LISBON: Christie’s auction house canceled the sale of 85 paintings by the Catalan Surrealist Joan Miro Tuesday, after an uproar over whether debt-ridden Portugal, their legal owner, could sell the treasures to buyers abroad.
The auctioneers withdrew them from a London sale even though a Lisbon court threw out a suit by opposition lawmakers, prosecutors and the public trying to block the offer, saying the government had violated rules on classifying the artwork.
The Miro collection, which is estimated at more than $47 million, came into state hands in 2008 when Portugal nationalized the failed bank BPN that owned them. More than 9,200 people have signed an online petition to keep it in Portugal, despite the drastic austerity measures imposed in the past three years under an international bailout.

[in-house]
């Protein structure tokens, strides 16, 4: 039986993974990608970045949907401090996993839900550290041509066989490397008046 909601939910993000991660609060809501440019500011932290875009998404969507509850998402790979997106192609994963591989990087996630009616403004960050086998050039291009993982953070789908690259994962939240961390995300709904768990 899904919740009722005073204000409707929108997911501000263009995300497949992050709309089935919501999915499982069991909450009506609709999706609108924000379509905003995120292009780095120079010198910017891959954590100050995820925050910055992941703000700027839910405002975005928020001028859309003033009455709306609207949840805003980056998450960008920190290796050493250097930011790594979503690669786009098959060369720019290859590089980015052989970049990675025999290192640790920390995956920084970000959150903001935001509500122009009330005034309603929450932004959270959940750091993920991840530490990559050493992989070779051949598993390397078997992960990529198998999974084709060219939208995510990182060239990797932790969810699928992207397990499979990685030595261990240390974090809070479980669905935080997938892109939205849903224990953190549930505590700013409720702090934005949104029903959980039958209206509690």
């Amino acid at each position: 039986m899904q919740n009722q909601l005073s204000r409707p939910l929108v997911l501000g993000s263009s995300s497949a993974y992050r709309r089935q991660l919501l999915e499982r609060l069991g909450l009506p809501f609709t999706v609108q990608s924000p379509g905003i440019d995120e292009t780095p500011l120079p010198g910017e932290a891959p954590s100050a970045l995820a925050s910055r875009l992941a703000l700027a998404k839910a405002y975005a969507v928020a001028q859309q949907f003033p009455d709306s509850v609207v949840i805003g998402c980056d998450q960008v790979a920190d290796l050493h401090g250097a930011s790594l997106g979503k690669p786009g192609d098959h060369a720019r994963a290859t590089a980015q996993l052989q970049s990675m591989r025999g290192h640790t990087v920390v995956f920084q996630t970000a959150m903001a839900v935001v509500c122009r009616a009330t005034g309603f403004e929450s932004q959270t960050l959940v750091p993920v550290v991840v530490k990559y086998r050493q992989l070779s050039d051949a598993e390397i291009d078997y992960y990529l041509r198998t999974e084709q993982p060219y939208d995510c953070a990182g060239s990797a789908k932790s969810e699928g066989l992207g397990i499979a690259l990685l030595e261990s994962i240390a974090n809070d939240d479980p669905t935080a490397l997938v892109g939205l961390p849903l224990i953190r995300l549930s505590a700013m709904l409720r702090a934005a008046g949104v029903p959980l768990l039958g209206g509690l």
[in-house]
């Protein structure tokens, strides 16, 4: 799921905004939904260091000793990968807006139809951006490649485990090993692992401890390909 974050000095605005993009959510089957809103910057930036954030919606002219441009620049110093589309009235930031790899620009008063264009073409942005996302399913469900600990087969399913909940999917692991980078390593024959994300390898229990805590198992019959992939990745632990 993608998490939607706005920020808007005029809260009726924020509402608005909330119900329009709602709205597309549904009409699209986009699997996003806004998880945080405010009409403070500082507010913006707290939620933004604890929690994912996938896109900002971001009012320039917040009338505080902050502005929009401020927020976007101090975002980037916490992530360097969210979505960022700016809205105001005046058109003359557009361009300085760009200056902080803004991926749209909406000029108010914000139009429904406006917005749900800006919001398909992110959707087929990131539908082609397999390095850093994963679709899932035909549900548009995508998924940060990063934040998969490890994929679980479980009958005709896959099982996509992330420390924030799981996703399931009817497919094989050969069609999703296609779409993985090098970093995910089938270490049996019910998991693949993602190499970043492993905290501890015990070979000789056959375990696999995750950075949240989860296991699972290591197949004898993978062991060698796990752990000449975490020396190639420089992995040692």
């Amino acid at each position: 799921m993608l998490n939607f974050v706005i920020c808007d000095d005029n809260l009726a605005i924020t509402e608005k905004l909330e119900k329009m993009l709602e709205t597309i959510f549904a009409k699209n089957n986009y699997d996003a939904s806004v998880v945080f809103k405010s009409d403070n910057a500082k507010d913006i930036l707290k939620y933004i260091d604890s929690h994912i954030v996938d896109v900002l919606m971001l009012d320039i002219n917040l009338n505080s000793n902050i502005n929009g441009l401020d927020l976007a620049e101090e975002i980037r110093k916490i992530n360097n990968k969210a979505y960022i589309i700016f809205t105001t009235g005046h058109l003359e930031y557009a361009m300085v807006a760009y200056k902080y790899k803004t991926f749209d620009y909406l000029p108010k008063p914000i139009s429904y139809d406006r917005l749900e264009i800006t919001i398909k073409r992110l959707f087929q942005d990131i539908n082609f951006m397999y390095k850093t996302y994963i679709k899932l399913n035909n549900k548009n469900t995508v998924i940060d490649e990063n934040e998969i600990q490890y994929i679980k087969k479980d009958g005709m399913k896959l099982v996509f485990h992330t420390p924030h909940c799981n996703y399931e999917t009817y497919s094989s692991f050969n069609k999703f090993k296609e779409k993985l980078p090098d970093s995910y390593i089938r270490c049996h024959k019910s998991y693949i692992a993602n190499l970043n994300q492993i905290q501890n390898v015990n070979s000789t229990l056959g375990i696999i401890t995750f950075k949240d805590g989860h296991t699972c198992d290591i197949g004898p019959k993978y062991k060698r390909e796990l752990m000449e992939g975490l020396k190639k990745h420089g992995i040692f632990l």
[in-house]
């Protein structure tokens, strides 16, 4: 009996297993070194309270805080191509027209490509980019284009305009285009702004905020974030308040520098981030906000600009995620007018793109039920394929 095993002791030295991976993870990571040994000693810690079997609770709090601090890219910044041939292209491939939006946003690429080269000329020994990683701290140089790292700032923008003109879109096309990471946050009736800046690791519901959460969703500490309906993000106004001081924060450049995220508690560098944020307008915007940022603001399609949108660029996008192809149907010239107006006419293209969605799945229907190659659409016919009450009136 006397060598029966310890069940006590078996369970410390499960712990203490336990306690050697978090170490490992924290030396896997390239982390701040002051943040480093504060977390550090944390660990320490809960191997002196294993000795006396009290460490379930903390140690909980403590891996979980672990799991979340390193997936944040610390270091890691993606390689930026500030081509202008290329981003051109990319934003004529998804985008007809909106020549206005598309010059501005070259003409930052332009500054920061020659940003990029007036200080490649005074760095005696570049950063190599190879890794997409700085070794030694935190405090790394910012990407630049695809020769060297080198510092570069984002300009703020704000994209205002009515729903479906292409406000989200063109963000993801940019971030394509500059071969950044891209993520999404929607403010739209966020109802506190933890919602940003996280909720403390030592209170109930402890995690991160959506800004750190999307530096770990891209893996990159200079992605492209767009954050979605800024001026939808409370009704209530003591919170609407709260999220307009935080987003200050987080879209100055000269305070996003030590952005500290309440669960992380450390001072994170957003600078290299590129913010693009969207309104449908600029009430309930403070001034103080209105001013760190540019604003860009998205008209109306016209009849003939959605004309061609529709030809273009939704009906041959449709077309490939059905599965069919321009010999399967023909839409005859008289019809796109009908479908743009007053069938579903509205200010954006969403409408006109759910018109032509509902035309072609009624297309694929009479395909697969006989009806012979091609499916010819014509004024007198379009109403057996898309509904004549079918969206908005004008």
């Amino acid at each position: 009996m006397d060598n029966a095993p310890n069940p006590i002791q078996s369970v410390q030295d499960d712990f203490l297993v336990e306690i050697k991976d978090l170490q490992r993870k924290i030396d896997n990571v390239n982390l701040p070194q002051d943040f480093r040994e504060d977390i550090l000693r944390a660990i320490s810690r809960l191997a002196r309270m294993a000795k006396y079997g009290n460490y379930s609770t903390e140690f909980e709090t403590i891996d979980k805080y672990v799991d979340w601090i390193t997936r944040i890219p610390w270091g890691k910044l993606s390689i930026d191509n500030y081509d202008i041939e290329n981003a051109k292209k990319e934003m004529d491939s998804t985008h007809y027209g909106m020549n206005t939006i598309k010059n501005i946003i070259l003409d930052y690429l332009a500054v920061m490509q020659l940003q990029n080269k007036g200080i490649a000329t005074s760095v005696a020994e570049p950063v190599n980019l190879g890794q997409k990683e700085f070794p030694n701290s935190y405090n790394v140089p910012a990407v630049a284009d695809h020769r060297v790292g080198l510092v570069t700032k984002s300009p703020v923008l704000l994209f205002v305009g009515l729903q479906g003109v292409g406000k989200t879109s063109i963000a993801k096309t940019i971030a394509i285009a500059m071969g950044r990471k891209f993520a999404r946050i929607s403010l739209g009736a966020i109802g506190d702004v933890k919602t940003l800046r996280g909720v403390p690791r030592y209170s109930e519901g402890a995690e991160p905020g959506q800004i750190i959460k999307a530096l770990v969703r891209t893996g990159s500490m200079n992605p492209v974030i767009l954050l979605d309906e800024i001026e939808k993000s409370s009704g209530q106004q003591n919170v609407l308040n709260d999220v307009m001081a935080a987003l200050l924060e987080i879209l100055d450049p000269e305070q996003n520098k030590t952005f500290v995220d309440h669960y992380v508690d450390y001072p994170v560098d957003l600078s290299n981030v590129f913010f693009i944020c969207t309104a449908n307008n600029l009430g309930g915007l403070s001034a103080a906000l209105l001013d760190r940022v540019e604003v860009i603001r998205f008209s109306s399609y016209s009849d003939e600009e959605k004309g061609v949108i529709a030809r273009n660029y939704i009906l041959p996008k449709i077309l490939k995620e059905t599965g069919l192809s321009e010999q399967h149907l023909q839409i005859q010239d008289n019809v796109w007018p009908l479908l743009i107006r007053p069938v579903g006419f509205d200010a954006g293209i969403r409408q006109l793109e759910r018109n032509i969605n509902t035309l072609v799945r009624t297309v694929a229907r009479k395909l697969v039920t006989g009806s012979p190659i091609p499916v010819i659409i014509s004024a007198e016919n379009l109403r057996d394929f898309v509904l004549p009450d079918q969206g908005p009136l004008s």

“The legal uncertainties created by this ongoing dispute mean that we are not able to safely offer the works for sale,” Christie’s said hours before the two-day sale was to start.
The paintings are being offered by the state holding company Parvalorem, which is in charge of minimizing the impact of BPN’s old debts and bad loans on public accounts.
The court ruled the sale could not be stopped but noted that the state culture secretary’s decision had not sought proper authorization to send the paintings to London last week.
The most highly valued piece in the collection, “Femmes et Oiseaux” (Women and Birds) dating from 1968, was expected to fetch between $6.5 million and $11.5 million.
Critics of the planned sale said the state had ignored “the immeasurable immaterial value” of the collection to Portugal.
“We are certain that any proper classification by experts would have not allowed most of the paintings to leave Portugal,” said Gabriela Canavilhas, a parliamentarian and one of the authors of the appeal.